In World Wars I and II, the U.S. government launched the National War Garden Commission that encouraged Americans to grow their own food in home gardens. These gardens were known as “Victory Gardens” and became quite popular across the nation. By 1944, there were over 20 million victory gardens in the United States. The Climate Victory Garden is the revival of the original Victory Garden, but this time we have a new fighting: climate change.
In 2017 alone, there were 53.5 gigatons of greenhouse gases emitted into the atmosphere. For reference, that is equal to 117,947,310,268,910.8 pounds! Scientists have determined that cutting all greenhouse gas emissions, meaning that number would drop to zero, is not enough to prevent the average global temperature from increasing 2℃, which is the threshold for catastrophic global warming. In order to limit the temperature increase, we would need to achieve negative greenhouse gas emissions.
Many companies are working on bioenergy and carbon capture technologies to achieve negative emissions. However, did you know that there is something you can do at your own home to reduce greenhouse gas emissions? By growing your own Climate Victory Garden, you can make a difference. A Climate Victory Garden is a garden that utilizes regenerative agricultural practices that reduce greenhouse gas emissions and increase carbon sequestration. Carbon sequestration is the process by which carbon dioxide is removed from the atmosphere and stored elsewhere, such as in soil.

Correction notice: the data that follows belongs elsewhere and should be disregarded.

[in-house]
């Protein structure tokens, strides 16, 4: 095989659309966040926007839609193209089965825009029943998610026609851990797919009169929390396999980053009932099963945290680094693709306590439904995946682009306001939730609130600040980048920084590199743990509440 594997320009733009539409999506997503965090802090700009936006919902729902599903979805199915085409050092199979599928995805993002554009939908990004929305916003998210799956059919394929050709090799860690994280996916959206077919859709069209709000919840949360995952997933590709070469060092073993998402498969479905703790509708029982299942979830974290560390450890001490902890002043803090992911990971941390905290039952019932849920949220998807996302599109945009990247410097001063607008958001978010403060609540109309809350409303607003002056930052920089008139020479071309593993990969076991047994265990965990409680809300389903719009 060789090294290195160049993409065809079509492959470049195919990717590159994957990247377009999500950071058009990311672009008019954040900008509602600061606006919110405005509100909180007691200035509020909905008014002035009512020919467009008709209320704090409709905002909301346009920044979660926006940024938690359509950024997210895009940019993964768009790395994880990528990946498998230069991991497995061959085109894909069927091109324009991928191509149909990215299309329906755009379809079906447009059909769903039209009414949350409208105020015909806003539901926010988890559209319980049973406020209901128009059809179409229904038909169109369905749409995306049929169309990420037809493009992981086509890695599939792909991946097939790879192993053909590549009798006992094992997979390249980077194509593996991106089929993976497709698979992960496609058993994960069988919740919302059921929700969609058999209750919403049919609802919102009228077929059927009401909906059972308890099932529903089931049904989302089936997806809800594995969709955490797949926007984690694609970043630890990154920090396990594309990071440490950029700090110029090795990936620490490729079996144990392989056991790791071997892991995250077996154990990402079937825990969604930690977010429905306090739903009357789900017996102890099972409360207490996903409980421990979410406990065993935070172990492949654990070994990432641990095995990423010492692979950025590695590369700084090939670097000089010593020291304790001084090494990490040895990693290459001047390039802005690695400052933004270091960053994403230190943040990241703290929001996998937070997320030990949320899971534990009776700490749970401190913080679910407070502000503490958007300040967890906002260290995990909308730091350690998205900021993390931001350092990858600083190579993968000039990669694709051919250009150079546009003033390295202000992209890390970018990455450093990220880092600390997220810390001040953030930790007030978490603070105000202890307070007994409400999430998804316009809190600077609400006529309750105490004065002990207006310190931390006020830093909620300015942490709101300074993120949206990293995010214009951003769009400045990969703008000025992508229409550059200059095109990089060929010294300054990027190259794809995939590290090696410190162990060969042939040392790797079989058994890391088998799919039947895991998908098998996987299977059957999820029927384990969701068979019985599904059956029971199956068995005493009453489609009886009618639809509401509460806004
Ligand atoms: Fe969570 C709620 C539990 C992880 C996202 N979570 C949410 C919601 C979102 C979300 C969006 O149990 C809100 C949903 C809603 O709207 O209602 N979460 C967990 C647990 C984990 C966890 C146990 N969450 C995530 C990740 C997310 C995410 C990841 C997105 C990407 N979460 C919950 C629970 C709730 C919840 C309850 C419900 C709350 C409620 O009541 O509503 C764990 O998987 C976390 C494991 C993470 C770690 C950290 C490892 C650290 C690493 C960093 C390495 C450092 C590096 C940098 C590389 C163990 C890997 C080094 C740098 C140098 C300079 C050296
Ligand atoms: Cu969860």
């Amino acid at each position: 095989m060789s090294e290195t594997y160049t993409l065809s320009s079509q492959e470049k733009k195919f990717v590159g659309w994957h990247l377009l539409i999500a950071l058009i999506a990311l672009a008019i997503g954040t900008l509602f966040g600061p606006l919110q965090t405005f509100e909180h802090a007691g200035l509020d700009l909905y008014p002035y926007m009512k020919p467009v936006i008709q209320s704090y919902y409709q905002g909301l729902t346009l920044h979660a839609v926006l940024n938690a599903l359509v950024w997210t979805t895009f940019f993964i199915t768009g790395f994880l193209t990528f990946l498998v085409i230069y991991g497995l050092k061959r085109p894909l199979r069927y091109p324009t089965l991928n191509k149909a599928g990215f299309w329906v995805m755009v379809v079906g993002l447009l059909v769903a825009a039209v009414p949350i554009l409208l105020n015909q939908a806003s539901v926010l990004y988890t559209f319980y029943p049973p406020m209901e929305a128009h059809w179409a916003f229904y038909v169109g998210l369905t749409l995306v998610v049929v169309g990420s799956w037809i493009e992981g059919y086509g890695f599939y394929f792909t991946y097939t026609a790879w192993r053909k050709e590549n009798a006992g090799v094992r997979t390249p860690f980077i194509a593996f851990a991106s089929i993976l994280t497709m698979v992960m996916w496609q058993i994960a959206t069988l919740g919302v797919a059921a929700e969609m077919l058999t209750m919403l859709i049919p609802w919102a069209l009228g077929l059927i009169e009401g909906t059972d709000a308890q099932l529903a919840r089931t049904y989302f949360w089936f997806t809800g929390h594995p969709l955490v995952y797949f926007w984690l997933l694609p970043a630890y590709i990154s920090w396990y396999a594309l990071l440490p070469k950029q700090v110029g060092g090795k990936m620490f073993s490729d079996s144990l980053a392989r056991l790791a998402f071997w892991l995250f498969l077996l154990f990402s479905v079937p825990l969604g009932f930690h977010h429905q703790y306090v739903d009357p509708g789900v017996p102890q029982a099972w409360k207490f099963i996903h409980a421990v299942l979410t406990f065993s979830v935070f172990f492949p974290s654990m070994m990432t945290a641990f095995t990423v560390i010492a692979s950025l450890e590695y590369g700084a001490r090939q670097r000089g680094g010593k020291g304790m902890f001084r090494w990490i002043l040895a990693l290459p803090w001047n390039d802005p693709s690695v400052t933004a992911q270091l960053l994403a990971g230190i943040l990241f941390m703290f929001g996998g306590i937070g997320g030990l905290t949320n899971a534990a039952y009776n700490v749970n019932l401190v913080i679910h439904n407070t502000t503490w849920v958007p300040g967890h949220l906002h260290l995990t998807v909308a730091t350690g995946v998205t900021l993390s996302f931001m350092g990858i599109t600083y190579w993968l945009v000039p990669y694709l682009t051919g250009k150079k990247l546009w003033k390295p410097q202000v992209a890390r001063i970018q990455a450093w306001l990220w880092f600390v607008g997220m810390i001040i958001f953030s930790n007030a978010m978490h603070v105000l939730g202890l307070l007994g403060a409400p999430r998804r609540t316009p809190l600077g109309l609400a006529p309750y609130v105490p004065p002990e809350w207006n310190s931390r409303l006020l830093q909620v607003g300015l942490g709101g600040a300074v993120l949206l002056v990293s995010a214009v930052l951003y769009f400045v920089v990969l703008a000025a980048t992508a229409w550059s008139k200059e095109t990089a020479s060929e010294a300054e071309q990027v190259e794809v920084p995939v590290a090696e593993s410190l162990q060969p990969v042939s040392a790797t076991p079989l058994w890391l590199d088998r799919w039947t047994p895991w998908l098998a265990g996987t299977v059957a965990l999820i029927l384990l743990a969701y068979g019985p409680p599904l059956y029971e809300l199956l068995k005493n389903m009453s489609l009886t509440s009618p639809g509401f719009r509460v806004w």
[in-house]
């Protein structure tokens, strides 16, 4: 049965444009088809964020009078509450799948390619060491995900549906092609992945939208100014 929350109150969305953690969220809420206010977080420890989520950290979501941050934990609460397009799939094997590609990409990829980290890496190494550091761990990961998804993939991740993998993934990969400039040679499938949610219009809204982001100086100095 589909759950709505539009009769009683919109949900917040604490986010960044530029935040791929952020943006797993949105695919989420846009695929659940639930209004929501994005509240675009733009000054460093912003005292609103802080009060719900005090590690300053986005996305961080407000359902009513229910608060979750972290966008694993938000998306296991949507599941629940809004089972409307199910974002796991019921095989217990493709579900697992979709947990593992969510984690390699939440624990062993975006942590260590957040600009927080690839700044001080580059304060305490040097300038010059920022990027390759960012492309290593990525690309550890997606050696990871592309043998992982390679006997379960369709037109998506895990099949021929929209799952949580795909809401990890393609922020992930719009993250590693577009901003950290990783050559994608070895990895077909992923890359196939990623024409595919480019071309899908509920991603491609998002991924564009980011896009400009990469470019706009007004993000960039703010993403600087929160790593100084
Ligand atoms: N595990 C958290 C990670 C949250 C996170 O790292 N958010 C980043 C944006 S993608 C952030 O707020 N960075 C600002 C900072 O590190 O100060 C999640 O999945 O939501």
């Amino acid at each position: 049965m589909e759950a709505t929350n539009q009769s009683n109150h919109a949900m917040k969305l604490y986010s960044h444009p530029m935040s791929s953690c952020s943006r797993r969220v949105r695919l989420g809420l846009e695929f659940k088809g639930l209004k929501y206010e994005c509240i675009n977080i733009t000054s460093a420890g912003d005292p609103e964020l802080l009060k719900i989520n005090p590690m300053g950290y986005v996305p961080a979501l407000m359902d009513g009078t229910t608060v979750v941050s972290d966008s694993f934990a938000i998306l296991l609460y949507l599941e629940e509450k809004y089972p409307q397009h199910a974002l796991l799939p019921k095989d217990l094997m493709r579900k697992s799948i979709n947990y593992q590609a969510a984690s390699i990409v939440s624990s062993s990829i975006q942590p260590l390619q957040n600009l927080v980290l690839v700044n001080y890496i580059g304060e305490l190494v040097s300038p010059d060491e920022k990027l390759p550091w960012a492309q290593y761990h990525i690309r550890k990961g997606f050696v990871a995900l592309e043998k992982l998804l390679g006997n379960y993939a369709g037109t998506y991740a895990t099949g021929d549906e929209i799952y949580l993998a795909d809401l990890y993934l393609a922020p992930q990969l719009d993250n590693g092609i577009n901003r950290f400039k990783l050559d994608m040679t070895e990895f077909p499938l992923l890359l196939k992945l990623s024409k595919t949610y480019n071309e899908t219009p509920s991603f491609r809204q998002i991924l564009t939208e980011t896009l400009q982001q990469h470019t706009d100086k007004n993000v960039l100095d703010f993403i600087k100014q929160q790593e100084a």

The Climate Victory Garden employs a number of sustainable agricultural practices, such as: minimal soil disruption through no-till agriculture; planting perennial crops with deep roots that can store more carbon; increasing biodiversity, which creates a more stable and resilient ecosystem; and using cover crops that feed soil organisms and increase soil carbon levels. These practices improve the soil quality, which not only increases the soil’s carbon sequestration capacity, but also benefits the overall health of the garden.
Another way the Climate Victory Garden aids the environment is by limiting greenhouse gases emitted through food transportation and production. The food you buy at the store is processed, packaged, and shipped to your area. A considerable amount of greenhouse gases are emitted at all these stages. However, if more Americans were to grow their own food at home, greenhouse gas emissions from food production would significantly decrease.
Here at the Community Ecology Institute, we are in the process of growing our own Climate Victory Garden, which is only the second certified Climate Victory Garden in the state of Maryland. We will be sharing the process of growing our garden online, including tips for those of you who join us by planting your own gardens.
If you are concerned about the future of our planet, you don’t need to wait around for others to do something. You can make a difference right now by starting your own Climate Victory Garden. For more information, visit the Green America website at www.greenamerica.org/climatevictorygarden.
By Faith Haney